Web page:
Of these sample dates, only May 7, Nov. 5, and Dec 2 have enough curtailed renewables to be a noticeable part of the daily energy storage of LEAPS, making up about 1/2 the full capacity of LEAPs during midday and being returned in the afternoon. On June 4, most of the wasted renewables occurred during peak use hours, so this would be the most expensive time for a private consortium to fill the reservoir. On July 2, there is no significant renewables available, and Aug. 6 offers even less renewables and this continues through Oct. So, just on the banking renewables question for these days, LEAPS succeeds three halves out of nine, and so to operate at full capacity it would have to use another energy source if it were to fill its reservoir at non-peak hours.  I believe the most likely source will be natural gas and since LEAPS returns only 80% of the energy it uses, this makes the natural gas emissions greater by 20%.

Sunday, September 16, 2018

Comet 21p tags M35

The morning of Sept 15, Comet 21p passed in front of open star cluster M35:

Comet 21p with M35. Image was processed to accentuate the green color.

Comet 21p with M35

My exposures spanned about 24 minutes. So, I put them together into an animated GIF to show the comets apparent motion over 24 minutes:

All photos were taken with a 3-inch refractor at F5. Exposure times and ISO settings varied, but my best results were with 1600 ISO at 30 seconds and 800 ISO at 60 seconds. Any longer, and I get too much light pollution. Still, I'm happy with what I can capture under my semi-urban sky.


Wednesday, September 12, 2018

Holy Jim Canyon Fire

On Monday, 6 Aug. 2018, an arsonist lit fire in Holy Jim Canyon, which quickly spread, and two weeks later burnt 22,986 acres. Since then, flareups have occurred within the burn perimeter.

(Photo: Holy Fire on 6 Aug 2018.
I consider this the most expensive solar filter I've ever used.)

A local politician found the opportunity to remind us that the damages from this fire are a result of unchecked mental health issues in our society: Lake Elsinore Councilman Bob Magee on the fires of mental illness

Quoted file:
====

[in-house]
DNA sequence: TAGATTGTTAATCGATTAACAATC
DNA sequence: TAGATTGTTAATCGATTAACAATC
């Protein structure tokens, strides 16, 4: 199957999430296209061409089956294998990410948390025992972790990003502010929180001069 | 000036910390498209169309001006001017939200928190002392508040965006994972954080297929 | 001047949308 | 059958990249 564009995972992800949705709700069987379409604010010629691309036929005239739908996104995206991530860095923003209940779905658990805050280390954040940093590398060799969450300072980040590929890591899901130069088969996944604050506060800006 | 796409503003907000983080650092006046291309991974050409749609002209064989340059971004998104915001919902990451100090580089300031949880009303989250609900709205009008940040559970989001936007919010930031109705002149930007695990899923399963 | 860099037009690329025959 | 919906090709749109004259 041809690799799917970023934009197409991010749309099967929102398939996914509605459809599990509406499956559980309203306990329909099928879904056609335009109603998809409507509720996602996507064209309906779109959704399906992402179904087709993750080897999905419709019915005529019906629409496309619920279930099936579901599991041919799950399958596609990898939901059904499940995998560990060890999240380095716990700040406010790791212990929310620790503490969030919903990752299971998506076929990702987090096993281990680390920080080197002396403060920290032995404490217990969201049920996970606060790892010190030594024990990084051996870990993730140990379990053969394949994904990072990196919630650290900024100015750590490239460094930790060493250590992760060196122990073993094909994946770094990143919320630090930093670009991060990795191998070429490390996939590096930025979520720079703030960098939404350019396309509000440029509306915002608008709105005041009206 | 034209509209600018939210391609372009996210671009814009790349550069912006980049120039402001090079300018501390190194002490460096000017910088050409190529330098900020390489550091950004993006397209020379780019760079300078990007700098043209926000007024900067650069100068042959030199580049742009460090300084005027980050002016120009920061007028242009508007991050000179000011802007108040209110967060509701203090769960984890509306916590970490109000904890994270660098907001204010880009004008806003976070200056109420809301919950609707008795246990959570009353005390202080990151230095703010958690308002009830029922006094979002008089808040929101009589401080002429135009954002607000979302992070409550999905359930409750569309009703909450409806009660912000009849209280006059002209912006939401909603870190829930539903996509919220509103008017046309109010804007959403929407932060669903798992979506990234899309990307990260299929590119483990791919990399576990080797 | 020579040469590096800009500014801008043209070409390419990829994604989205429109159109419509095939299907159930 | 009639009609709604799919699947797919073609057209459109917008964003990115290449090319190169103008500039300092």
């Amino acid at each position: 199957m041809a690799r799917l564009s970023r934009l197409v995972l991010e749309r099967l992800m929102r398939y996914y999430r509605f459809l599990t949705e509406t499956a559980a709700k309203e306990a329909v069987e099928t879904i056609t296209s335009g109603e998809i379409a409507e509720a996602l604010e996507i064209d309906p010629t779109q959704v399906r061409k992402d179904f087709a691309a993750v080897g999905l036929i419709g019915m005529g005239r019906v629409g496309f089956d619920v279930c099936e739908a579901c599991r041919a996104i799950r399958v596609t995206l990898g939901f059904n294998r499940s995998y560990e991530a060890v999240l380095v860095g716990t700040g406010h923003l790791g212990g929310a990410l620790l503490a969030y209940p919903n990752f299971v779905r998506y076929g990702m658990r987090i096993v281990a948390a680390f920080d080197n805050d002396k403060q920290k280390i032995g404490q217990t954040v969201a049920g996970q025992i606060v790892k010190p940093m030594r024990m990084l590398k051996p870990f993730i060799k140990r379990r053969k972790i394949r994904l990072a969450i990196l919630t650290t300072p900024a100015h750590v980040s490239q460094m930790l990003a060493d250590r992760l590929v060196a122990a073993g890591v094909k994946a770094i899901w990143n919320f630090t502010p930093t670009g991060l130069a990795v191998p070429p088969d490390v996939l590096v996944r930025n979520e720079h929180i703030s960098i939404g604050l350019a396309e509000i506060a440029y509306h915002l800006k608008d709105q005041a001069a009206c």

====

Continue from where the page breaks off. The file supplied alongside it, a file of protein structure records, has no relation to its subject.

While unhinged persons are a threat, and such persons started two recent conflagrations in Riverside County, Magee's argument downplays the contribution of climate, weather, and topology in making fire devastating, whether it starts by arson or by accident.

Interior Secretary Ryan Zinke has suggested that environmentalists are to blame for not allowing forest thinning, claiming that an increase in fire severity is due to a build up of dead trees. In the case of the Holy Fire, steep terrain and abundance of chaparral makes thinning difficult. It's also not clear to me how thinning operations would make forests less prone to fire. Heavy equipment, for example, disturbs undergrowth, promotes erosion, and invites invasive weeds that can make fire more likely.

Yet others, suggest that California's governing political party is to blame for severity of recent wildfires. It's unclear to me how State Officials can be directly responsible for management of Federal forests, but that doesn't stop any finger pointing.

To examine the connection between dead trees and fire, I superimposed a map of the Holy Fire on a Forest Service map of tree mortality. It shows little correlation between the Holy fire and dead trees:

Note that the large pink area on the left is a Tier 2 hazard zone defined by the Forest Service. I believe this definition is based on threat to a region such as a watershed. So, in this zone, should a fire break out, it will likely not be contained till it reaches the perimeter of the watershed. Combined with the presence of high-density tree mortality, this warrants a Tier 2 designation. At least, that's how I interpret the map, yet, there is something odd about tree mortality maps. They are based on aerial surveys from 2012-2017, but close-ups of the region show mostly oak woodlands, chaparral and riparian canyons. So, it is not clear to me how how these fire designations are determined -- a project for further research



Tree Mortality Viewer

CalFire Incident map

Hotter weather turbocharges US West wildfires